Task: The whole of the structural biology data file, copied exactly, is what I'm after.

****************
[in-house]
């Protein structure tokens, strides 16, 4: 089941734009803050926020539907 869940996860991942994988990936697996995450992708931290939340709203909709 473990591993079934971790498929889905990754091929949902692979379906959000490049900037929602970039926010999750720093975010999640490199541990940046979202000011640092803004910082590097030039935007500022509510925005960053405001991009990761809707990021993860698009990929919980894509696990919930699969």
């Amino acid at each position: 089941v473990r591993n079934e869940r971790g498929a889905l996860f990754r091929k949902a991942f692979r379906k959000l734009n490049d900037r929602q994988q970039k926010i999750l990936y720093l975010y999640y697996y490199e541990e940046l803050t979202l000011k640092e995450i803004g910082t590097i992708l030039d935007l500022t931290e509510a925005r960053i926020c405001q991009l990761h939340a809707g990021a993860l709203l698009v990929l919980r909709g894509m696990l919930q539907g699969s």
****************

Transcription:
[in-house]
């Protein structure tokens, strides 16, 4: 089941734009803050926020539907 869940996860991942994988990936697996995450992708931290939340709203909709 473990591993079934971790498929889905990754091929949902692979379906959000490049900037929602970039926010999750720093975010999640490199541990940046979202000011640092803004910082590097030039935007500022509510925005960053405001991009990761809707990021993860698009990929919980894509696990919930699969």
């Amino acid at each position: 089941v473990r591993n079934e869940r971790g498929a889905l996860f990754r091929k949902a991942f692979r379906k959000l734009n490049d900037r929602q994988q970039k926010i999750l990936y720093l975010y999640y697996y490199e541990e940046l803050t979202l000011k640092e995450i803004g910082t590097i992708l030039d935007l500022t931290e509510a925005r960053i926020c405001q991009l990761h939340a809707g990021a993860l709203l698009v990929l919980r909709g894509m696990l919930q539907g699969s």